Adda

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Adda

(äd`dä), river, 194 mi (312 km) long, rising in the Rhaetian Alps, N Italy, and flowing SW through Lake Como, then S into the Po River near Cremona. Its upper course furnishes much electric power; the lower river irrigates the Lombard plain. Many battles have been fought along its course, notably the Battle of LodiLodi
, city (1991 pop. 42,250), Lombardy, N Italy, on the Adda River, near Milan. It is an important dairy and light industrial center. The city is located near the site of ancient Laus Pompeia, which was destroyed by Milan in A.D. 1111.
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 (1796).

Adda

 

a river in northern Italy, a left-bank tributary of the Po River. It is 313 km long and its drainage area is 8,000 sq km. Its source is Lake Cancano in the Rhaetian Alps. The upper part of the Adda flows through the Valtellina Valley, which is a glacial trough valley; it crosses Lake Como, then the foothills of the Lombardy pre-Alps, and finally flows through the Lombardy plain. The Adda is in high water in spring, summer, and fall. The average flowrate is about 250 cubic meters a second. Hydroelectric power plants are in operation on the river. Canals take off from the lower reaches of the Adda, including the 56–kilometer Martesana Canal to Milan.

Adda was the site of a battle on April 15–17 (26–28) during Suvorov’s Italian campaign of 1799, which was part of the war of the second coalition (England, Austria, Russia, and other countries) against France. The Russian and Austrian troops, under the command of Field Marshal A. V. Suvorov (about 43,000 men) fought against the French troops, which were commanded first by General Scherer and later by General J. V. Moreau (about 28,000 men). Suvorov took advantage of the fact that the French front was overextended and diverted the attention of the French troops with the actions of the corps of General P.I. Bagration, who occupied the city of Lecco on April 15 on the right flank; after that the allies forced the Adda on April 16 in the center of the French positions and inflicted a severe defeat on the enemy in the two-day battle. The French army had 2,500 men killed or wounded and 5,000 taken prisoner, and the allies lost about 2,500 men. The victory on the Adda prepared the later successes of the allied troops in Italy.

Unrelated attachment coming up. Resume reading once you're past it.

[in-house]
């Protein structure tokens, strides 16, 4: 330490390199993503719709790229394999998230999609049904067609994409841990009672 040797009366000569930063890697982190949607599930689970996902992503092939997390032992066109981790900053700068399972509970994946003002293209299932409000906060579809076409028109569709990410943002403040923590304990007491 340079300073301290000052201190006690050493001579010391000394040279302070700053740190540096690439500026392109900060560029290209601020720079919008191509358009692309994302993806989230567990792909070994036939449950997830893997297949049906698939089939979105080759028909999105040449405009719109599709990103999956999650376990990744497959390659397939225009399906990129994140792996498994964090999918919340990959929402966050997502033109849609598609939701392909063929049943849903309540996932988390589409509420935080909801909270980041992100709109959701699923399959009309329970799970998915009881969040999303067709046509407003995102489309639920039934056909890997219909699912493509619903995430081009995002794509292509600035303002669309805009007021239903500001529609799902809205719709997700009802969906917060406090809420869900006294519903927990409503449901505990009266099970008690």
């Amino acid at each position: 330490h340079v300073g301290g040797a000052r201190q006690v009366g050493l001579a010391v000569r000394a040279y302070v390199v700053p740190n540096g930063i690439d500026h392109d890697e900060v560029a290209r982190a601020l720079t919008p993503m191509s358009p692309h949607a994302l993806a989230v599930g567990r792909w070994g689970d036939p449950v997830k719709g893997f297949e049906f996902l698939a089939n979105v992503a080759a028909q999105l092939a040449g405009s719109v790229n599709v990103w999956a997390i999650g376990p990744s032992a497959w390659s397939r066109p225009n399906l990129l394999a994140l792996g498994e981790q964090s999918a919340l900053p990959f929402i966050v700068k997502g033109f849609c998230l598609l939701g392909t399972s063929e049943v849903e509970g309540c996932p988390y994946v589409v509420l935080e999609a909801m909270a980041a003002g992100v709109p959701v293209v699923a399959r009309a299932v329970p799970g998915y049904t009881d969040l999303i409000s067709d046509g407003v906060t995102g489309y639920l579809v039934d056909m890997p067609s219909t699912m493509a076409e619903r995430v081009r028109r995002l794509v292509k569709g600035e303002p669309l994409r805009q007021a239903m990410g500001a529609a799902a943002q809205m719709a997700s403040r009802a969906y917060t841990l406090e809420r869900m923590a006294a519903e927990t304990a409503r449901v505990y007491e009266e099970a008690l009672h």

References in periodicals archive ?
Within the sample the mean ADD1 is .52 in markets that experienced BCB entry in contrast to .78 where no BCB entry occured.
The coefficient on ADD1 suggests that the most important determinant of BCB entry is concentration in the deposit market.
Since add1 accepts only one kind of input, an alternative type scheme is
Both (1) and (2) are valid type schemes for add1. We use the first type scheme for add1 because the second causes reverse flow, a phenomenon discussed in Section 5.5.1.
For example, the expression (ap add1 #t) instantiates the absent variable 3 in the type of add1 as (at least) true+ [union] ??.
The second use of inc requires a run-time check at add1. Hence a let-bound procedure must include the union of all run-time checks required by its uses.
the application of inc to #t requires a run-time check at add1 within inc.
But with the application (ap inc #t) as above, two run-time checks are required: one at add1 and one at sub1.
Now x has type [num.sup.+] [Union] [Alpha.sub.5] A run-time check is still required at add1, but no spurious run-time check is inserted at sub1.
As before, a primitive such as add1 that has type scheme
primitive add1 receives an ordinary run-time check because [psi] includes {??
The inclusion of false in the type of y forces a run-time check at the application (add1 y), despite the fact that y is never bound to #f.